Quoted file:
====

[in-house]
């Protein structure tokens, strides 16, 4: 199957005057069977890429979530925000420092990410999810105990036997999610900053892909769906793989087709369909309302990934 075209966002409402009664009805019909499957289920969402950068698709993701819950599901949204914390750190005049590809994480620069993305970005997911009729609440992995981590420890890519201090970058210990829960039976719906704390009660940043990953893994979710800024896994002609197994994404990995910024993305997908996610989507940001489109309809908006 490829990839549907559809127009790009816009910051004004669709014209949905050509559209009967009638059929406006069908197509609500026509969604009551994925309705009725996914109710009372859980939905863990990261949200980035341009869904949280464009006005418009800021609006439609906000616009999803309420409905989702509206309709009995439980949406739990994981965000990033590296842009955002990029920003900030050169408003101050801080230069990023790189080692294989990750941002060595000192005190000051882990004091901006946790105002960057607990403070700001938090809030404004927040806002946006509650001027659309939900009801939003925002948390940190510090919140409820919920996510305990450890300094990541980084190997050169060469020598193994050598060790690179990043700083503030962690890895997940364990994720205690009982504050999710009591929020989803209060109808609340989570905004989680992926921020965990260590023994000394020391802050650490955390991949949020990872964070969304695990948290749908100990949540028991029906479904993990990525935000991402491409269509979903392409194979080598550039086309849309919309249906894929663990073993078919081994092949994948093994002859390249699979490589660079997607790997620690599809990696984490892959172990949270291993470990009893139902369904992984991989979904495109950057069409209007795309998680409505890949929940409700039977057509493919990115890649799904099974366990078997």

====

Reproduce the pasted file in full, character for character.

[in-house]
């Protein structure tokens, strides 16, 4: 199957005057069977890429979530925000420092990410999810105990036997999610900053892909769906793989087709369909309302990934 075209966002409402009664009805019909499957289920969402950068698709993701819950599901949204914390750190005049590809994480620069993305970005997911009729609440992995981590420890890519201090970058210990829960039976719906704390009660940043990953893994979710800024896994002609197994994404990995910024993305997908996610989507940001489109309809908006 490829990839549907559809127009790009816009910051004004669709014209949905050509559209009967009638059929406006069908197509609500026509969604009551994925309705009725996914109710009372859980939905863990990261949200980035341009869904949280464009006005418009800021609006439609906000616009999803309420409905989702509206309709009995439980949406739990994981965000990033590296842009955002990029920003900030050169408003101050801080230069990023790189080692294989990750941002060595000192005190000051882990004091901006946790105002960057607990403070700001938090809030404004927040806002946006509650001027659309939900009801939003925002948390940190510090919140409820919920996510305990450890300094990541980084190997050169060469020598193994050598060790690179990043700083503030962690890895997940364990994720205690009982504050999710009591929020989803209060109808609340989570905004989680992926921020965990260590023994000394020391802050650490955390991949949020990872964070969304695990948290749908100990949540028991029906479904993990990525935000991402491409269509979903392409194979080598550039086309849309919309249906894929663990073993078919081994092949994948093994002859390249699979490589660079997607790997620690599809990696984490892959172990949270291993470990009893139902369904992984991989979904495109950057069409209007795309998680409505890949929940409700039977057509493919990115890649799904099974366990078997």